Labor Department a champion for women’s workplace rights

Tiffany Boiman, director of office and policy programs at the Labor Department's Women's Bureau, joined Women of Washington to discuss her career path and the d...

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Women have had a workplace rights office for almost a century. Once only 20 percent, women now make up almost half of the workforce. But have these facts actually helped women’s struggles for equality?

On this episode of Women of Washington, Gigi Schumm welcomed Tiffany Boiman, director of the office of policy and programs at the Labor Department’s Women’s Bureau. Boiman said her position is based on research and policy analysis and providing anyone and everyone access to that information from private sector employees to federal workers to individual women.

Tiffany Boiman, director of office of policy and programs, Women’s Bureau, Labor Department

This includes information on women’s job rights, which she says continue to circle the same questions of equality.

“Unfortunately, the more things change, the more they stay the same,” Boiman said. “Some of the same issues that women faced in those years and in the intervening years haven’t changed very much. Things like pay equity, childcare access, opportunities for advancement — all of those motivators were present then and they’re equally present today.”
The bureau also has two other functions while providing in-depth research: Standing up grant and training programs, and furthering education. Boiman said the department is dedicated to expanding training programs for women to help them enter the fields considered nontraditional.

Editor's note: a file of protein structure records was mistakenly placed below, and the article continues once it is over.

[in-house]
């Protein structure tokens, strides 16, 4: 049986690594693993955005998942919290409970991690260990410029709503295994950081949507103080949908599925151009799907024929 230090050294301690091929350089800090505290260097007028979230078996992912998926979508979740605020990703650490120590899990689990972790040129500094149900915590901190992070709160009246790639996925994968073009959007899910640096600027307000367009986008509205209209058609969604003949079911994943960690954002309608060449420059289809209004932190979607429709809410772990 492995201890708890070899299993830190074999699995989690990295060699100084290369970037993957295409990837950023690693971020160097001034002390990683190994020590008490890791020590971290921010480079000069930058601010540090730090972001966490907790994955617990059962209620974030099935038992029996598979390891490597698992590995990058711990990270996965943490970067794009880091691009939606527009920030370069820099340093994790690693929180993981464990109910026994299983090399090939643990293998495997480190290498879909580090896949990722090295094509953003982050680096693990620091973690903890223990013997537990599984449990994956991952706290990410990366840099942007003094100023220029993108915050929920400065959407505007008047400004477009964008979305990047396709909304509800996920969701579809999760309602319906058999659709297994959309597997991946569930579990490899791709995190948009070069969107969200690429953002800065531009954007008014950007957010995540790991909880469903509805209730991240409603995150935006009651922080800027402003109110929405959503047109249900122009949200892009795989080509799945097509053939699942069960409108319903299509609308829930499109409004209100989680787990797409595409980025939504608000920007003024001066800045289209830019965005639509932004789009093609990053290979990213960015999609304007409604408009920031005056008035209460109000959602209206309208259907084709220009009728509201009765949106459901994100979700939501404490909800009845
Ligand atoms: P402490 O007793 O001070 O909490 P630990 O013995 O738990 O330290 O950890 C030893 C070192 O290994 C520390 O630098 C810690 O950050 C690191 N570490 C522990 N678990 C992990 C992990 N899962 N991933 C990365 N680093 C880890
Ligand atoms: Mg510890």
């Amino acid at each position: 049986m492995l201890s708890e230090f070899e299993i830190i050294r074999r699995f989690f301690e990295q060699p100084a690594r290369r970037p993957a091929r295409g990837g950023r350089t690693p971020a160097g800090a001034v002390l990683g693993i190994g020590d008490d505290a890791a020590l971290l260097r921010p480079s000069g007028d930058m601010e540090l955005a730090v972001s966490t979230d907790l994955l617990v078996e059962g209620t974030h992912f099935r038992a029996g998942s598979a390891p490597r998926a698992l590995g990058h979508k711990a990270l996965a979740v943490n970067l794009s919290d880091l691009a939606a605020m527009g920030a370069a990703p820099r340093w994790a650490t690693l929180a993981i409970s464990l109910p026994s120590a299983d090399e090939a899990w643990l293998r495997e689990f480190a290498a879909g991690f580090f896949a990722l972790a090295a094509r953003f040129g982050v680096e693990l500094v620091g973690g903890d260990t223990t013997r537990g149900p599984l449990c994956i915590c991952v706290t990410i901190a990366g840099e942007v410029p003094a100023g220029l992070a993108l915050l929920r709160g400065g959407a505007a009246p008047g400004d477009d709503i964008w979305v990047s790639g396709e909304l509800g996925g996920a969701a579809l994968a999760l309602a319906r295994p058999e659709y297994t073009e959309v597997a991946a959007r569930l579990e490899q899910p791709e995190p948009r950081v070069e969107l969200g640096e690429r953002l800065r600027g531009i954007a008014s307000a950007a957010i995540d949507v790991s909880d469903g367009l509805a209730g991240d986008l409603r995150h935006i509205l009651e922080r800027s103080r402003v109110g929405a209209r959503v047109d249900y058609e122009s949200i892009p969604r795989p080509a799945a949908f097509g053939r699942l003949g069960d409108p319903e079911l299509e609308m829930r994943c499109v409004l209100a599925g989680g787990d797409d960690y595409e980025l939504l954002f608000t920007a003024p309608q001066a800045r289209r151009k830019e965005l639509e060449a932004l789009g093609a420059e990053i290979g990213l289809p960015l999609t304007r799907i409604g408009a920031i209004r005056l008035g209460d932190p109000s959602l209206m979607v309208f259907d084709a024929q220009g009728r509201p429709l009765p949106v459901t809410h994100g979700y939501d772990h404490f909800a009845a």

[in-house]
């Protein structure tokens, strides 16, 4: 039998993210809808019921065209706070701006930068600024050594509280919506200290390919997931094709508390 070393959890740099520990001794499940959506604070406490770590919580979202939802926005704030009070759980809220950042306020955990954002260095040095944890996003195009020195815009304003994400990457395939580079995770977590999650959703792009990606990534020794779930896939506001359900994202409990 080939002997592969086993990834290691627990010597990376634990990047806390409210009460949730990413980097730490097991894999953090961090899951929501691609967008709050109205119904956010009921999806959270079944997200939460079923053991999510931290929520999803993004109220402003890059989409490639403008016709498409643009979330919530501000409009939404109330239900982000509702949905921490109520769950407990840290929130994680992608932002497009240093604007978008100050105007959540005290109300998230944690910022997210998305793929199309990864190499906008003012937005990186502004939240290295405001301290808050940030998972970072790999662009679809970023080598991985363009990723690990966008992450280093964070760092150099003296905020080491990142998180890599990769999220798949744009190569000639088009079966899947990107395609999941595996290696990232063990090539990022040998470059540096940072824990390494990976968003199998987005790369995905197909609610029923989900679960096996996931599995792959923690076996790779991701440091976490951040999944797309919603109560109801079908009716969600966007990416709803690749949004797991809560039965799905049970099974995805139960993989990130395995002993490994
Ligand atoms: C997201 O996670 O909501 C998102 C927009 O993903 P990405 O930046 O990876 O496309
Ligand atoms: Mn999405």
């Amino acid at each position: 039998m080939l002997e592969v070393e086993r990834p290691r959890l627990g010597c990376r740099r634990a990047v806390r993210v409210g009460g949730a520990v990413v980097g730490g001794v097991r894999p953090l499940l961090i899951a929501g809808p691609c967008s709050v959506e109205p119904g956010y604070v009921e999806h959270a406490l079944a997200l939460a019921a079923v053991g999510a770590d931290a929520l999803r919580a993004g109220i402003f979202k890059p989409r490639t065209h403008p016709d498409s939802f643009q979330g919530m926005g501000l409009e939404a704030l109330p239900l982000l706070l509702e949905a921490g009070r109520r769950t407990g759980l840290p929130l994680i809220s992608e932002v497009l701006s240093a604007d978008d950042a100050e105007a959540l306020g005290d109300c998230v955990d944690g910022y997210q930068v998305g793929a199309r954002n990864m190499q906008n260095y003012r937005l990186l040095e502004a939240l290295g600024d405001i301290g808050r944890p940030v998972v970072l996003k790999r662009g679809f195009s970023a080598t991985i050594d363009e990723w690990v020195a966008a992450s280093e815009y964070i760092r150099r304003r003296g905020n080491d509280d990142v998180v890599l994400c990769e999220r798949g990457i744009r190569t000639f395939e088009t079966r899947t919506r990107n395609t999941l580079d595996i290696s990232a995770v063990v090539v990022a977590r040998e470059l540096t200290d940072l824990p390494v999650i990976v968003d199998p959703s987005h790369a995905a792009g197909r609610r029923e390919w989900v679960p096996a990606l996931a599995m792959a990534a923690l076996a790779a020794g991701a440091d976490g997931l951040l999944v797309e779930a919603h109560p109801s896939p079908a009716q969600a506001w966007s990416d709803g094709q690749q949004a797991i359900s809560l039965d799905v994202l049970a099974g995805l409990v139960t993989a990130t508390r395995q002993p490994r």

On-the-ground outreach and education initiatives are accomplished through 10 regional offices around the country.

Gender-occupational segregation

More than half of the problem starts from the choices people make in terms of occupation. Boiman said people often self-select themselves into certain types of jobs that may in general have more men or women.

“There is the issue of implicit or unconscious bias,” she said. “Where people are not consciously bringing a set of gender expectations about abilities, aptitudes and performance. I think that absolutely is an issue when you look at women’s advancement opportunities and things like that.”

One question an employer often asks in the interview process is how much the potential employee made at a previous job. If the bias existed in a previous position, it would then follow the employee throughout their career — thus a pay-gap is more likely.

Boiman said this is one reason why women often come into a new position at a salary disadvantage. It’s not always intentional or inevitable, she said. There are some places in both the private and public sector where a job is valued prior to the interview process.

“One of the things a handful of states are doing is trying to ban salary history as a point of negotiation to try and help level the playing field,” Boiman said.

When you add children to the mix, a culture gap develops between the way men and women are viewed, Boiman said. In many cases, men are often seen in a more positive light and may even receive a pay bump, while women may seem less committed to their career when they choose to stay home with their kids.